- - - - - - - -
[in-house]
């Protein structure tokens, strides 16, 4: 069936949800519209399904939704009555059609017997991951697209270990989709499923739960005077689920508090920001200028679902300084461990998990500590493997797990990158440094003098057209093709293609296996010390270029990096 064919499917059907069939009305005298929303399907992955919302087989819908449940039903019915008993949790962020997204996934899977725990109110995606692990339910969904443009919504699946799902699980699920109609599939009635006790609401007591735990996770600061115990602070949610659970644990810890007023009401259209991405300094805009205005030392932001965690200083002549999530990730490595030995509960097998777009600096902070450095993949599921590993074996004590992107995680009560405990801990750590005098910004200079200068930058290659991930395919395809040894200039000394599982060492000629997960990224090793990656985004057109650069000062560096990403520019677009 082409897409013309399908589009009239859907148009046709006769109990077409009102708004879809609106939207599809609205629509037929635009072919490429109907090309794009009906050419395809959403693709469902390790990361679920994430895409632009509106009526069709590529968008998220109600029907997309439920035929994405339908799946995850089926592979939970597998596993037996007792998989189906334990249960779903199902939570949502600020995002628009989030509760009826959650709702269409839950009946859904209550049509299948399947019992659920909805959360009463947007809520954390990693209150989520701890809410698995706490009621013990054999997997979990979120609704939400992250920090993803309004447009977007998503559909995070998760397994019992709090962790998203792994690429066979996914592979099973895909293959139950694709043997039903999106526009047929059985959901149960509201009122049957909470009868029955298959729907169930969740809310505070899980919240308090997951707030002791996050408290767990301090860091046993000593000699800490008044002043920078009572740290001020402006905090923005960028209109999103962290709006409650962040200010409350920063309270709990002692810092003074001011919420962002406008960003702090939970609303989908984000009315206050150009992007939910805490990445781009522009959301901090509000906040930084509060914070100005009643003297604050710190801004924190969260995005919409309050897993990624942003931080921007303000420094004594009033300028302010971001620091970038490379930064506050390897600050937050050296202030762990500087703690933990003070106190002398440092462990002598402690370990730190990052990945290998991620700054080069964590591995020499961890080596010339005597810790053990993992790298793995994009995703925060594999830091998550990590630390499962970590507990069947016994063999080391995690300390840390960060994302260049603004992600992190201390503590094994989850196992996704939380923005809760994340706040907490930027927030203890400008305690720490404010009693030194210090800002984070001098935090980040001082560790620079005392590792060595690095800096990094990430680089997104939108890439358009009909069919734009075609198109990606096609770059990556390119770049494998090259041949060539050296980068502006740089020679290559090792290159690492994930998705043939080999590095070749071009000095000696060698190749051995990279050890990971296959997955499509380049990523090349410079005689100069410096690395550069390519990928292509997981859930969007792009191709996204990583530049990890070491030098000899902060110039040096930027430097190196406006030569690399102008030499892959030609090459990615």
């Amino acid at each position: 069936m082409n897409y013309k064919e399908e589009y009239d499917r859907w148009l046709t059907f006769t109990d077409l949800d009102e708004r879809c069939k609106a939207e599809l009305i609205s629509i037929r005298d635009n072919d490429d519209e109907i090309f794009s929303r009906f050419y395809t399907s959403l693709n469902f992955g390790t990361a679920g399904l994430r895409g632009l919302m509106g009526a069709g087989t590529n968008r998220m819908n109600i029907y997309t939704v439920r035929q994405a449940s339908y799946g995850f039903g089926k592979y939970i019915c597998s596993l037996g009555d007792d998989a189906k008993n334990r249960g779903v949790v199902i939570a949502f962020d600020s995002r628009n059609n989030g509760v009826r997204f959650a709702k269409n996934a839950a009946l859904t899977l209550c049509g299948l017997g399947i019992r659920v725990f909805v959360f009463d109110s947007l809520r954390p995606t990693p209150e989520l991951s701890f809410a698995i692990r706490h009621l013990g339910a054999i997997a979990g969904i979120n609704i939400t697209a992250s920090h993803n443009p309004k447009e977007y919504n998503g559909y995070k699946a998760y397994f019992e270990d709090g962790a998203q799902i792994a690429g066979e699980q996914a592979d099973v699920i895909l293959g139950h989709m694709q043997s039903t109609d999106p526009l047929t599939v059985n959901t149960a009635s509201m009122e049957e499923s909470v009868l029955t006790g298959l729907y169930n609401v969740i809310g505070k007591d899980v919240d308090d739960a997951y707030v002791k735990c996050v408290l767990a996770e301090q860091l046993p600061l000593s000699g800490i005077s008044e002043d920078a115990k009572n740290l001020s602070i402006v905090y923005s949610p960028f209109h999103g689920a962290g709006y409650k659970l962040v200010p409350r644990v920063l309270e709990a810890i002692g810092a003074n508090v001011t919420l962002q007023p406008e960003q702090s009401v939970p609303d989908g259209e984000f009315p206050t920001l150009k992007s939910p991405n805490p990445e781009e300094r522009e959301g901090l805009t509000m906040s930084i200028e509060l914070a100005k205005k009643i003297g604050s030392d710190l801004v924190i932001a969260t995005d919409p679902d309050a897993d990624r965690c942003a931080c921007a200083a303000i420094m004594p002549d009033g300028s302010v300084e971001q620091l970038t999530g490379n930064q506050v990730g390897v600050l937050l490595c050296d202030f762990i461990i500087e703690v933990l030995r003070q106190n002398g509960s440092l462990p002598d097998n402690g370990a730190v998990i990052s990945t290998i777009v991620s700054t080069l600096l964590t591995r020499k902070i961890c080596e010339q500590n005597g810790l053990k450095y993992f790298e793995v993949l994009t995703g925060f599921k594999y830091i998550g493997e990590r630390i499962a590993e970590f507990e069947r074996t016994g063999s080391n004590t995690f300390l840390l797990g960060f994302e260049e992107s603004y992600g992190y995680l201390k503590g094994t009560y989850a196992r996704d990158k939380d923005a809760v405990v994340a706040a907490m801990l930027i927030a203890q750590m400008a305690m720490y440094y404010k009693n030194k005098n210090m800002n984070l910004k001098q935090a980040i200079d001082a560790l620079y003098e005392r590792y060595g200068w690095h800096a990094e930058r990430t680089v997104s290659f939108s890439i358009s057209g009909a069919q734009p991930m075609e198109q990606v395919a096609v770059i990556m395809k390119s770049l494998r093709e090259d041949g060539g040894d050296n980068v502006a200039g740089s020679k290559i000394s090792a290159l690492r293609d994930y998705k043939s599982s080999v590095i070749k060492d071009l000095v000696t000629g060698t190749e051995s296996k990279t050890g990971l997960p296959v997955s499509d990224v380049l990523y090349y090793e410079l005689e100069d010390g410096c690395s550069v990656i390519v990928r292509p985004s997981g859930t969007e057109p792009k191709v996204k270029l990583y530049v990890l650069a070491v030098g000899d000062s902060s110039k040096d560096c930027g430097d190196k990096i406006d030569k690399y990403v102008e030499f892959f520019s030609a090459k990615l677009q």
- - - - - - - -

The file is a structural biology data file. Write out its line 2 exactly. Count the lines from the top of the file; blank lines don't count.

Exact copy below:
């Protein structure tokens, strides 16, 4: 069936949800519209399904939704009555059609017997991951697209270990989709499923739960005077689920508090920001200028679902300084461990998990500590493997797990990158440094003098057209093709293609296996010390270029990096 064919499917059907069939009305005298929303399907992955919302087989819908449940039903019915008993949790962020997204996934899977725990109110995606692990339910969904443009919504699946799902699980699920109609599939009635006790609401007591735990996770600061115990602070949610659970644990810890007023009401259209991405300094805009205005030392932001965690200083002549999530990730490595030995509960097998777009600096902070450095993949599921590993074996004590992107995680009560405990801990750590005098910004200079200068930058290659991930395919395809040894200039000394599982060492000629997960990224090793990656985004057109650069000062560096990403520019677009 082409897409013309399908589009009239859907148009046709006769109990077409009102708004879809609106939207599809609205629509037929635009072919490429109907090309794009009906050419395809959403693709469902390790990361679920994430895409632009509106009526069709590529968008998220109600029907997309439920035929994405339908799946995850089926592979939970597998596993037996007792998989189906334990249960779903199902939570949502600020995002628009989030509760009826959650709702269409839950009946859904209550049509299948399947019992659920909805959360009463947007809520954390990693209150989520701890809410698995706490009621013990054999997997979990979120609704939400992250920090993803309004447009977007998503559909995070998760397994019992709090962790998203792994690429066979996914592979099973895909293959139950694709043997039903999106526009047929059985959901149960509201009122049957909470009868029955298959729907169930969740809310505070899980919240308090997951707030002791996050408290767990301090860091046993000593000699800490008044002043920078009572740290001020402006905090923005960028209109999103962290709006409650962040200010409350920063309270709990002692810092003074001011919420962002406008960003702090939970609303989908984000009315206050150009992007939910805490990445781009522009959301901090509000906040930084509060914070100005009643003297604050710190801004924190969260995005919409309050897993990624942003931080921007303000420094004594009033300028302010971001620091970038490379930064506050390897600050937050050296202030762990500087703690933990003070106190002398440092462990002598402690370990730190990052990945290998991620700054080069964590591995020499961890080596010339005597810790053990993992790298793995994009995703925060594999830091998550990590630390499962970590507990069947016994063999080391995690300390840390960060994302260049603004992600992190201390503590094994989850196992996704939380923005809760994340706040907490930027927030203890400008305690720490404010009693030194210090800002984070001098935090980040001082560790620079005392590792060595690095800096990094990430680089997104939108890439358009009909069919734009075609198109990606096609770059990556390119770049494998090259041949060539050296980068502006740089020679290559090792290159690492994930998705043939080999590095070749071009000095000696060698190749051995990279050890990971296959997955499509380049990523090349410079005689100069410096690395550069390519990928292509997981859930969007792009191709996204990583530049990890070491030098000899902060110039040096930027430097190196406006030569690399102008030499892959030609090459990615």